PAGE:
The nomination process
Nominations for the 2010 House of Assembly elections are now closed
In order to stand for election a person must be nominated as a candidate.
Who can be nominated?
To be elected as a Member of the House of Assembly, a person:
A person is ineligible to be nominated as a candidate for an Assembly election if he or she is:
- a member of the Legislative Council; or
- a candidate for election in another division of either House for which the writ has not been returned; or
- a member of the Parliament of the Commonwealth.
How is a candidate nominated?
There are three ways a person can be nominated as a candidate at a House of Assembly election:
Go to nomination information for further details on each nomination application form.
Lodging candidate nomination
The nomination form must be received before noon on the day the nomination period closes. All candidate nominations must include a $400 nomination deposit.
The nomination period for the 2010 House of Assembly elections closes at 12 noon Thursday 4 March.
The $400 nomination deposit is refunded to candidates who:
withdraw their nomination before 12 noon on nomination day,
die before polling day,
are elected, or
obtain votes equaling one fifth of the quota, at any stage in the scrutiny.
At the 2006 election, approximately 2 000 votes were required to receive a refund.
How to begin the nomination process
If you wish to be nominated as a candidate, you should first carefully read the TEC’s Information for Candidates booklet and the nomination forms page on the TEC website. You should also consult the Electoral Act 2004.
Announcement of candidates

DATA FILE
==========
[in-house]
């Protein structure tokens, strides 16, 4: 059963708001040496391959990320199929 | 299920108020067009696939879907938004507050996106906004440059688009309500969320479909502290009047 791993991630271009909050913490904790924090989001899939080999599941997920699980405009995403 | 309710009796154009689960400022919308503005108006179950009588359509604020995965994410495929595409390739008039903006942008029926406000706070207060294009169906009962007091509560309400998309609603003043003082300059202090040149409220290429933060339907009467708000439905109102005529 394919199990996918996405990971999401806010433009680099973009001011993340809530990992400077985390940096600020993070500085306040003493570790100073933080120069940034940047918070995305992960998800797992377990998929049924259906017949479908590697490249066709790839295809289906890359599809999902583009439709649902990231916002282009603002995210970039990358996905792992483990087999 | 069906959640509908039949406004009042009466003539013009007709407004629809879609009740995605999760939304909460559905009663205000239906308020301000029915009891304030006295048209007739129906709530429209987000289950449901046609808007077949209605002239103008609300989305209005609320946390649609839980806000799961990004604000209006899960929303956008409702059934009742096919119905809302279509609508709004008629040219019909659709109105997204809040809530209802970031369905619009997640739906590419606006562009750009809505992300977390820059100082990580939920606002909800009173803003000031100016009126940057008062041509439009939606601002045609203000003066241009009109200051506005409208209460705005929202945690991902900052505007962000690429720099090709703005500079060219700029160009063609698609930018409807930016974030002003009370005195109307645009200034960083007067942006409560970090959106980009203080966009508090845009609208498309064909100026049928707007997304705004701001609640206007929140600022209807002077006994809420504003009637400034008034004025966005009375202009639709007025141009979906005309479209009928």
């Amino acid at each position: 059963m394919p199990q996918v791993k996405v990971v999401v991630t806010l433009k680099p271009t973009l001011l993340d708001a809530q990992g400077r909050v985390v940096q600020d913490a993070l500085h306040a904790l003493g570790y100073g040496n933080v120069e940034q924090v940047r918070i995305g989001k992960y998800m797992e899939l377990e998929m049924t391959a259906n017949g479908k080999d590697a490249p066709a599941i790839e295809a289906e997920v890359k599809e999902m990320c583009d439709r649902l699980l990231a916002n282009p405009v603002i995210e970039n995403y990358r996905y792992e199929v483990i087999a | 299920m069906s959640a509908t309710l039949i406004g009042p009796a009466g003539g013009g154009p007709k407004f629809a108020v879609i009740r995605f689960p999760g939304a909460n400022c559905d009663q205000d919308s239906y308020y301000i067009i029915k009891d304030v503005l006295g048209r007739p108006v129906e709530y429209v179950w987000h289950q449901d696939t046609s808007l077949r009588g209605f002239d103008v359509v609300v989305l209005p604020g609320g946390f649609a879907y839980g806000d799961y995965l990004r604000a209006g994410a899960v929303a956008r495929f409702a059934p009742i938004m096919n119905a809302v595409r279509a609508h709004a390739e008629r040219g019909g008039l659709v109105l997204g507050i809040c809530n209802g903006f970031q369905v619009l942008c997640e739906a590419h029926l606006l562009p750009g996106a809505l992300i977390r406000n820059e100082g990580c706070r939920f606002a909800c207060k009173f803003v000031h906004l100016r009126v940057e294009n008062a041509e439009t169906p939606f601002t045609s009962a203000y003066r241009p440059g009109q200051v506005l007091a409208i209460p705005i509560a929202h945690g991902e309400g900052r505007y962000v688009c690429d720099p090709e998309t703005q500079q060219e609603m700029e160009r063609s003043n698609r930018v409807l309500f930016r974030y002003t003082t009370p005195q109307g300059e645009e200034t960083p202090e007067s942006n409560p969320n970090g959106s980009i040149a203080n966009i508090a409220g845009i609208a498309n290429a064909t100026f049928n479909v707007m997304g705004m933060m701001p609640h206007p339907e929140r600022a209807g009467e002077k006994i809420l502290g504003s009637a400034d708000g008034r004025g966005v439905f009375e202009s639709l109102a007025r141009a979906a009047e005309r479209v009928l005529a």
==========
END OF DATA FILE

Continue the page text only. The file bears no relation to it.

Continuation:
At 12 noon on the day following the close of nominations, the names of the candidate contesting the election are officially announced.
Once the candidates have been announced, the draws for positions on the ballot paper are undertaken.
The order of the candidate names are rotated for all Tasmanian parliamentary and local government ballot papers. This is to ensure that preferred positions on the ballot paper are shared equally between all candidates.
At a House of Assembly election, the ballot paper draw occurs in two stages:
The first draw is to determine the position of each party and group across the ballot paper. Once this has been completed there is a separate draw for the first rotation of the candidates within each candidate and group.
A full list of candidates for the House of Assembly elections is published as full-page advertisements in The Advocate, The Examiner and The Mercury a few days after the announcement of candidates. The list of candidates shows the party columns in the order they will appear on the ballot papers, with candidate names shown in alphabetical order.
After the ballot draws have been completed, ballots papers can be produced for pre-poll, postal and express voting.
Polling and the tally
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